Without question the worst “face-to-face” experience that I had in a Mormon Chapel meeting was when we attended a 3-hour “Fast & Testimony” meeting.

For those of you who are unfamiliar with these meetings, here’s how they’re described in The Encyclopedia of Mormonism:
“An LDS fast and testimony meeting is normally held on the first Sunday of each month, where faithful members of the Church are invited to bear a verbal witness of their feelings of the gospel of Jesus Christ. The meeting usually follows a fast by the members, usually from at least two consecutive meals and from liquids also. The fast is officially broken by partaking of the Sacrament of the Lord’s Supper. In modern scripture, fasting is described as “rejoicing and prayer” (D&C 59:14), which implies that it is more than just abstaining from food. That tone of devotion is also the feeling associated with contributing fast offerings, giving the equivalent cost of the meals, or more, to be used for the poor. The fast and testimony meeting becomes the locus of spiritual sensitivity and contrition, of concentration on the things of God.”[2]

That’s all true but what it fails to mention is that the testimonies tend to be overtly formulaic following this template:
“I TESTIFY TO YOU, I KNOW THE BOOK OF MORMON IS TRUE. I KNOW JOSEPH SMITH WAS A PROPHET OF GOD. I KNOW THE MORMON CHURCH IS TRUE.”[3] And sometimes an, “I love my family/husband/wife/mother/father/etc.”  got thrown as would an “I also testify that (fill in name of current LdS President) is a true prophet of God” and usually ending with an, “In the name of Jesus Christ, amen.”

However, by the end of the 3-hour session, I found that so many of the testimonies were almost word-for-word identical that it was a bit creepy.

But the most unsettling thing of all was when a parent would hold a far-too-young-to-fully-understand child up to the mic and have them parrot the formulaic testimony that they whispered in their ear. This occurred several times, resulting in dabbed eyes from the audience, and tears of joy from family members of the child.

Frankly, it was beyond weird, it was extremely unsettlingly and garnered a, “What the heck is going here? What’s wrong with these people? What’s wrong with this church?” from this author.

In fact, someone captured the audio one of these incidents on YouTube, listen to it for yourself, don’t take my word for it.[4]

But without question, the worst experiences that I’ve had with Mormons has been on the Internet. The Internet brings out the bad side of everyone but Mormons seem to really, really, really go from “Jekyl” to “Hyde” there.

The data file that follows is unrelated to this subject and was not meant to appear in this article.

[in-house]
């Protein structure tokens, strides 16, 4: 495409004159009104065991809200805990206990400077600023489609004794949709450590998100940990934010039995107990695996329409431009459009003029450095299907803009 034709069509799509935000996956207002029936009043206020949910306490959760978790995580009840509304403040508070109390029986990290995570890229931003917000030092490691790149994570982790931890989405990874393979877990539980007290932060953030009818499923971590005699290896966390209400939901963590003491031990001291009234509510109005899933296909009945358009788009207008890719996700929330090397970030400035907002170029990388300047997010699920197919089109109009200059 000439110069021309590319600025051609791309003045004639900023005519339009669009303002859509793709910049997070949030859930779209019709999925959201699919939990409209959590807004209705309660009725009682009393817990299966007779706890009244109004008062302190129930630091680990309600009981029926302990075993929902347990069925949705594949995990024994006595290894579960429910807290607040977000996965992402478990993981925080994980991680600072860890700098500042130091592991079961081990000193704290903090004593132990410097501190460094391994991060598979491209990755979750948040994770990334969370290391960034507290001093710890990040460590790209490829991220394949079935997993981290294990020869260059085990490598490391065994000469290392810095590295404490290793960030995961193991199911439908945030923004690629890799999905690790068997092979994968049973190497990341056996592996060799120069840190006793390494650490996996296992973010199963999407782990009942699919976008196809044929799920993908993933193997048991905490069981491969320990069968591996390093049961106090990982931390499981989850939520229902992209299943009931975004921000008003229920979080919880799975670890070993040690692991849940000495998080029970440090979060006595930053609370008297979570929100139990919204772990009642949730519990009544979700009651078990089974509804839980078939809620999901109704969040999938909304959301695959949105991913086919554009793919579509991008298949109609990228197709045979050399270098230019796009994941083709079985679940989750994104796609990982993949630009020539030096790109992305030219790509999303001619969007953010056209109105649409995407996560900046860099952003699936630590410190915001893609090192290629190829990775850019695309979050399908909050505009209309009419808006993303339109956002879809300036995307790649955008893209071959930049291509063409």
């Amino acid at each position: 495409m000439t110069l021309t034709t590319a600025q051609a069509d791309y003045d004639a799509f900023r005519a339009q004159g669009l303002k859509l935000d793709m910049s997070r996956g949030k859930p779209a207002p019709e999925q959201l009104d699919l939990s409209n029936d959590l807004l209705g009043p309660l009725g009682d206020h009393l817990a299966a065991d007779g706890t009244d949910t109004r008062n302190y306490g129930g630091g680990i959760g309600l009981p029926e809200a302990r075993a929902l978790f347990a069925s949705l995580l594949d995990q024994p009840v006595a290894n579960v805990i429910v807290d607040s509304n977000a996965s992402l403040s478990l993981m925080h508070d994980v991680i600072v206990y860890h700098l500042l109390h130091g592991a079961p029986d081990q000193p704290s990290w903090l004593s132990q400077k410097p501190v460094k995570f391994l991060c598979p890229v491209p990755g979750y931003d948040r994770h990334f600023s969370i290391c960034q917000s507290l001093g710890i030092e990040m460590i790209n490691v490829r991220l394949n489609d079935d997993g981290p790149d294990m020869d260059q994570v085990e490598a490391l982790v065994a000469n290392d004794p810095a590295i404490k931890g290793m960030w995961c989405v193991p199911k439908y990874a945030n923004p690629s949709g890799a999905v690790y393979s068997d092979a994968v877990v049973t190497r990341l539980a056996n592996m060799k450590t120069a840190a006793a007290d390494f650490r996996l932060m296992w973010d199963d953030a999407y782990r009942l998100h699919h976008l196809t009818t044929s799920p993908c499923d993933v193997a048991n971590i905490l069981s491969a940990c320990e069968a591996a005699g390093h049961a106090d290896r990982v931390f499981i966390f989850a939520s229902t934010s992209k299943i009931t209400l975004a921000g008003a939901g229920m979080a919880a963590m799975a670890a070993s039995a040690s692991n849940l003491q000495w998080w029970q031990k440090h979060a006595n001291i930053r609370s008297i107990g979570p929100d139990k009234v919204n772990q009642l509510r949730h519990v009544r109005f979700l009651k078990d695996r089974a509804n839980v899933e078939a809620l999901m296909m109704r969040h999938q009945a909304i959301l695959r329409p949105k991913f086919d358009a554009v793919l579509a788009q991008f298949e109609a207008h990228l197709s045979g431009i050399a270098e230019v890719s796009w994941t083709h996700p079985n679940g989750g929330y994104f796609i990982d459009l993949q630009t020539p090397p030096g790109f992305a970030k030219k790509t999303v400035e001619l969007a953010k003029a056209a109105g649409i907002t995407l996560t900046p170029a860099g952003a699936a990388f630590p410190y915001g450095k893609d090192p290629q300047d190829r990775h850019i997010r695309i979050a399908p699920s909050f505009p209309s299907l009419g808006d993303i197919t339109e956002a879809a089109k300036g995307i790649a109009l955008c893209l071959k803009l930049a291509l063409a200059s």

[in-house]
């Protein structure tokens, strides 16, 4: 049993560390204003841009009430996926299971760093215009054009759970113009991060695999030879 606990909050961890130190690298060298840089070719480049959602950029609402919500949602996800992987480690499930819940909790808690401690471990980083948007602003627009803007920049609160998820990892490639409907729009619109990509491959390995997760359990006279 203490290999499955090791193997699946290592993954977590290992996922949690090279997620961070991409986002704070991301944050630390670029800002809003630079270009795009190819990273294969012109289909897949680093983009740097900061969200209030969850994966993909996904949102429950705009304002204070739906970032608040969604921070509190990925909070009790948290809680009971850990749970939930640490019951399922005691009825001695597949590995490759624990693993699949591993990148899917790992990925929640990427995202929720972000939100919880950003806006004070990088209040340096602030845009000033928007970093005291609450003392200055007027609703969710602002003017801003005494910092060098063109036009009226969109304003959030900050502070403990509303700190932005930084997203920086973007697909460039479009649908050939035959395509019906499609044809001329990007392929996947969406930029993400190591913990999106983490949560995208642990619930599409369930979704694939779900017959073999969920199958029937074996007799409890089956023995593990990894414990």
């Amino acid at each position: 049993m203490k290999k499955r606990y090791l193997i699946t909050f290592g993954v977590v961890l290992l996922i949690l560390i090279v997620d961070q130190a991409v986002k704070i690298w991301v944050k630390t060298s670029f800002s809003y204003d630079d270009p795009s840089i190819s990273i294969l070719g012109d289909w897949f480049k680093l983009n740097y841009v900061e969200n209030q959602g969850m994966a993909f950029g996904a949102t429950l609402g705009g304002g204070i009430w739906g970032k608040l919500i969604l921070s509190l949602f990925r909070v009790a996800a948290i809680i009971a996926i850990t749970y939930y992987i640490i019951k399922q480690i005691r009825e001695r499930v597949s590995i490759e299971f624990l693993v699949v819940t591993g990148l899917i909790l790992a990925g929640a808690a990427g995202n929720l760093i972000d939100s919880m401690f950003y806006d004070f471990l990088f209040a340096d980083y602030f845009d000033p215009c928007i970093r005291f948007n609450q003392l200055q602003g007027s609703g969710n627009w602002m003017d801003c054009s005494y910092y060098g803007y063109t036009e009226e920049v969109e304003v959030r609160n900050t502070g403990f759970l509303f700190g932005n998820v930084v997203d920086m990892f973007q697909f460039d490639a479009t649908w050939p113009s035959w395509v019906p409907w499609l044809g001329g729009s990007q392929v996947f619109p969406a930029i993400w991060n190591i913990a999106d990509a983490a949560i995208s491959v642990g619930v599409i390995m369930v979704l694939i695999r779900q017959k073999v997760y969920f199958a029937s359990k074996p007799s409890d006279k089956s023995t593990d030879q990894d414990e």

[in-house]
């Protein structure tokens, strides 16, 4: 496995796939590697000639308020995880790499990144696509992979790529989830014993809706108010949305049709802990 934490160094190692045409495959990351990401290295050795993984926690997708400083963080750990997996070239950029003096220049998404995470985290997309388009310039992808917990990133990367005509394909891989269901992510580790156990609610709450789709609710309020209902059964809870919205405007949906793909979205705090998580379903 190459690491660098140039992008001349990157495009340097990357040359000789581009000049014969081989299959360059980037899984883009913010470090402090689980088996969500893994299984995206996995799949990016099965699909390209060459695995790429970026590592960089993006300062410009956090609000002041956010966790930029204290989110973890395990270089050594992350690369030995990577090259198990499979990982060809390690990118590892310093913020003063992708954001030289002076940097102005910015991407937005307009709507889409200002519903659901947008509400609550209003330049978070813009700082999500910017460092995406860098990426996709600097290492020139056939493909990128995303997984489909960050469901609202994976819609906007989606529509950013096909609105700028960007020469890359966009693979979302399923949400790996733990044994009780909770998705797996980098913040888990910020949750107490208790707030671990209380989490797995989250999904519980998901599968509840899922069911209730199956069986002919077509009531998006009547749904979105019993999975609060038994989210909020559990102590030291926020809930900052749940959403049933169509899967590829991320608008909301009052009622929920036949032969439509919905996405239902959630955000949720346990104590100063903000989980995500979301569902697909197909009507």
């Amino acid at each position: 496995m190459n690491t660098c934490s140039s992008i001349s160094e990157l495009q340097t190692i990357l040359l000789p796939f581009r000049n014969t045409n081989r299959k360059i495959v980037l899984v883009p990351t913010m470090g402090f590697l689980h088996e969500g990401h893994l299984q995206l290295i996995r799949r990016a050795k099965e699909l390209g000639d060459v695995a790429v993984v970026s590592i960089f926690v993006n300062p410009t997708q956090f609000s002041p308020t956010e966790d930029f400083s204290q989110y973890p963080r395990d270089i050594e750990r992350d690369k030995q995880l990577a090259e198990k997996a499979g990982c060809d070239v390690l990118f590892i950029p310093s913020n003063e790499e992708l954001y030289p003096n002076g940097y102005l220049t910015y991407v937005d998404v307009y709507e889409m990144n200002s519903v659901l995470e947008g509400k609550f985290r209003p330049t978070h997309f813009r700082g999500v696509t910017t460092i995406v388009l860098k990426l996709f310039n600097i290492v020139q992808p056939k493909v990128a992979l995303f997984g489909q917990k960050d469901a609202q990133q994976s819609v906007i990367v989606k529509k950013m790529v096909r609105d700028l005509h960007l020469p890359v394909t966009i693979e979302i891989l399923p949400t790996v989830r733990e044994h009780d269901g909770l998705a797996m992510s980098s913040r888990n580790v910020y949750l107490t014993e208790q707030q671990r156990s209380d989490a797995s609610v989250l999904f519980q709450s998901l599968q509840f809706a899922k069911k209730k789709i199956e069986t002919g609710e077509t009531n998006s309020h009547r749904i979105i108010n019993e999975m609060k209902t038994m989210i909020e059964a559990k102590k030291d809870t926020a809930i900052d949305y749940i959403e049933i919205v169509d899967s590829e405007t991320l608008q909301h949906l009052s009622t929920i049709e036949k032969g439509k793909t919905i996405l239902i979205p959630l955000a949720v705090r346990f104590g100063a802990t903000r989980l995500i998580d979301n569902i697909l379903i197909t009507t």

image credit “Flame Warrior” by Mike Reed

It seems that unless one is glowingly positive about the LdS Church and/or Mormon Culture on the Internet one is quickly labeled an “Anti-Mormon” and subjected to a litany of relentless personal and ad-hominem attacks that, frankly, I was shocked and surprised at given how I’d been treated in all my direct face-to-face Mormon experiences.[5]

I think that Richard and Joan Ostling described this well in their book on Mormonism when they said:
“The thin-skinned and image-conscious Mormon can display immature, isolationist, and defensive reactions to outsiders, perhaps because there is no substantive debate and no “loyal opposition” within their kingdom. With some, it almost seems that the wilderness is still untamed, the federal ‘polyg’ police are on the prowl, and the Illinois lynch mob is still oiling muskets and preparing to raid Carthage Jail. All too often Saints use the label “anti-Mormon” as a tactic to forestall serious discussion.”
(“Mormon America: The Power and the Promise (2007 Edition)”; Richard N. and Joan K. Ostling; p. 115)[6]

So, in the end, my feelings about the LdS Church and the Mormon people goes something like this:

Dislike? Hardly!
Contend with? Gladly!
Expose? Regularly!
Oppose? If necessary.
But through it all, and at the end of the day,
I LOVE Mormons!

Q: If you could get one message through to Mormons and/or non-Mormons, what would it be?
A: To Mormons, my one message would be two questions:
1) “How important is it to you that the truth claims of the LdS Church are in reality true?”
2) “Why do you stay in a group that it’s been documented engages in Mind Control tactics and behaviors?”[7]

And to non-Mormons it would be two statements:
1) “If a Church – any church, including the one that I may be in – claims to have the truth it’s probably a good idea to find out if it’s lying to you first.”
2) “The best place to find out about a religious group – any religious group, including the one that I may be in – is from former members.”

I hope that this helps.

Fred Anson, “Through it all, and at the end of the day, I LOVE Mormons!”  
[2] Mary Jolley, “Fast and Testimony Meeting”; The Encyclopedia of Mormonism 
[3] The Mormon Testimony “I Testify to You…”‘
[4] “Mormon Parent Coerces Testimony From Child”
[5] In fact, I wrote a Mormon Expression blog on this subject:  ‘Falsely Accused: My Life As An ‘Anti’’